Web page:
The group running the recreational
facilities at a Pembroke Pines retirement community won its
appeal of an attorney fees award stemming from a dispute
with a former condominium unit owner.
A Google Street View of the Century Village of Pembroke Pines retirement condominium community.
McCormick — an affiliate of
Maryland-based Beltway Capital LLC fund that acquires real
estate loans identified for sale by financial institutions —
bought a unit through foreclosure in 2014 with plans to
In 2016, McCormick sued C.V.P. over an ongoing dispute between the two over whether McCormick had to pay the recreational facilities rent that the previous unit owner hadn’t paid to C.V.P. McCormick’s Broward County Circuit Court complaint was for breach of contract, declaratory judgment and rent abatement for the time it owned unit 313T.
Broward County Circuit Court Judge Carol-Lisa Phillips decided in favor of McCormick saying that under condominium documents an institutional mortgagee who buys out a unit in foreclosure isn’t on the hook for back rent for the amenities, according to the appellate opinion.
Both sides then filed motions for attorney fees and MPhillips on June 1, 2018, sided with McCormick and granted its motion for prevailing party costs and attorney fees.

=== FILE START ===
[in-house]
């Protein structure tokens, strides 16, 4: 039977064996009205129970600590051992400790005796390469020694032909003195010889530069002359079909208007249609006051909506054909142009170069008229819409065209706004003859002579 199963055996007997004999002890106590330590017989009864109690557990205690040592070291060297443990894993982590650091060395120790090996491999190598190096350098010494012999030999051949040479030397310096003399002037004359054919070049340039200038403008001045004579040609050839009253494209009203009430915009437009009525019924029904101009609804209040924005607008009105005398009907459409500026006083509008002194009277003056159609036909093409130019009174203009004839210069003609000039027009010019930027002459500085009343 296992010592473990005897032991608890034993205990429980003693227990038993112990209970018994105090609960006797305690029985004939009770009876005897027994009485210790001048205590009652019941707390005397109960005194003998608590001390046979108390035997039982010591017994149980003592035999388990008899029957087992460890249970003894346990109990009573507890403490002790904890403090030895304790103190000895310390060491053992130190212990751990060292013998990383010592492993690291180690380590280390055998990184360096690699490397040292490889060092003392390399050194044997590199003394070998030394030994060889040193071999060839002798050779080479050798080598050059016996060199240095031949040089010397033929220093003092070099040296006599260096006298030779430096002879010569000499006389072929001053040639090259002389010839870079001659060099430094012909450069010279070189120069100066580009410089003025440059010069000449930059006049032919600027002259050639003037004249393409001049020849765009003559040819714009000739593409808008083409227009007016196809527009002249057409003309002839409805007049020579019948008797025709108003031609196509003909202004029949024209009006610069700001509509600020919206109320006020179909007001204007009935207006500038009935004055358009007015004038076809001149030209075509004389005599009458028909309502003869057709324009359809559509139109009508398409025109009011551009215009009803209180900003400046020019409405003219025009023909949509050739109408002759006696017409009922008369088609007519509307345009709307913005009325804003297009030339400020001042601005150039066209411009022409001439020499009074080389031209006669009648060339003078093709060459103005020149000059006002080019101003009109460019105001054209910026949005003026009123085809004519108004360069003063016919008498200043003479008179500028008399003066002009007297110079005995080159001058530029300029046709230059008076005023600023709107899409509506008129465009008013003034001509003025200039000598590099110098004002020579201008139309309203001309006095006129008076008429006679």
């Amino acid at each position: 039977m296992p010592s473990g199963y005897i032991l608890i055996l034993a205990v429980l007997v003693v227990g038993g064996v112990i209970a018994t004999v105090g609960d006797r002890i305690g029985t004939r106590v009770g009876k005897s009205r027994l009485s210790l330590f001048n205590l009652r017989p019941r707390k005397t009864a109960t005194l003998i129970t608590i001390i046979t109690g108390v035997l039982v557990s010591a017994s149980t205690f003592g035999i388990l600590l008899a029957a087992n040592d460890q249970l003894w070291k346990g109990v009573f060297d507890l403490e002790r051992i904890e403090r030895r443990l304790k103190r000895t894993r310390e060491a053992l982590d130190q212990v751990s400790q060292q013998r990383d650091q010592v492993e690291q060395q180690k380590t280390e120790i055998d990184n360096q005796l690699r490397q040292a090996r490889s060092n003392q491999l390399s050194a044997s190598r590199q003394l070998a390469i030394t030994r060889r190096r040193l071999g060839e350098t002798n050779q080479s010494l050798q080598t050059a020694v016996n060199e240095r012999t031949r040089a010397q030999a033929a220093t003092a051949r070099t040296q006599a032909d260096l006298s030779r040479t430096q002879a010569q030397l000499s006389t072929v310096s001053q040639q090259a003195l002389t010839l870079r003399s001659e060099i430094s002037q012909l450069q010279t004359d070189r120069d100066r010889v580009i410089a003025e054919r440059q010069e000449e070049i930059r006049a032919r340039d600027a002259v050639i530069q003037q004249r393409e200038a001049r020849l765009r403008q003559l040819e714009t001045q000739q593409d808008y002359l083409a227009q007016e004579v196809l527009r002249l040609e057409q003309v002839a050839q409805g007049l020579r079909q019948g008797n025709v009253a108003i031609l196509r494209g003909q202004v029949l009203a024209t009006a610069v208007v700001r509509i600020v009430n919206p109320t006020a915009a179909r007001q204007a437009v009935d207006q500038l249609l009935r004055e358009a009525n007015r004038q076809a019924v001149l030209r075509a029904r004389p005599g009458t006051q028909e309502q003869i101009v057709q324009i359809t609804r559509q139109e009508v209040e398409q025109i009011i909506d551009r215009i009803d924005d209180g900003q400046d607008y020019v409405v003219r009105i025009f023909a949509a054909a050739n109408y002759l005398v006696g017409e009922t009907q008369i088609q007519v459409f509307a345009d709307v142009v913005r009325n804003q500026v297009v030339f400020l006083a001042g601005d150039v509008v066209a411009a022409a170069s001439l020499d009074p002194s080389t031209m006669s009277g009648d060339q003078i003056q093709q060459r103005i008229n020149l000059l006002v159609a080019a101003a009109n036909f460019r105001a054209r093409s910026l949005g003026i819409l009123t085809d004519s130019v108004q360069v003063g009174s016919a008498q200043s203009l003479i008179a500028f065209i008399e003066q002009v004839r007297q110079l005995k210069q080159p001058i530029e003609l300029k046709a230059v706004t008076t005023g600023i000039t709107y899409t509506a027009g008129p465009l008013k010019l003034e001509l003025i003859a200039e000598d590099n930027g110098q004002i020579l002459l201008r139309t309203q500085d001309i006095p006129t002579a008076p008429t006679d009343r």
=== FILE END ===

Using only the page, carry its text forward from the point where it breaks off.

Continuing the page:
The $141,475 is for attorney fees as well as for costs and expert witness fees to McCormick, according to the appellate opinion.
C.V.P. appealed both the trial court granting McCormick attorney fees and denying C.V.P.’s motion for attorney fees, arguing that its long-term lease of the recreational facilities and the declaration of condominium allow for the award of these fees only to the lessors, management firms and sponsors but not to institutional mortgagees like McCormick.
In response, McCormick didn’t argue the condo documents say otherwise but turned to a state law. Its says that if a contract allows for the award of attorney fees to the party that wins in enforcing the contract, then there should be reciprocity in that attorney fees be allowed to the other side if it wins. The state law applies to contracts entered after Oct. 1, 1988.
The Century Village condo contracts were signed in 1984, or before the state law threshold.
McCormick countered that the Century Village condo documents were substituted and negated by the transfer of title recorded when McCormick acquired the foreclosed unit, meaning the state law applies.
The appellate panel disagreed with the case law McCormick cited, saying it’s inapplicable, and also said condo documents clearly say there are to be no amendments and no new contracts are to be established.
The appellate panel also dismissed C.V.P.’s motion to dismiss saying it’s untimely because post-judgment final orders can be appealed within a month. The judges said they don’t have the jurisdiction to address this.
McCormick sold the unit it bought in foreclosure in March last year for $65,000, Broward County deed records show.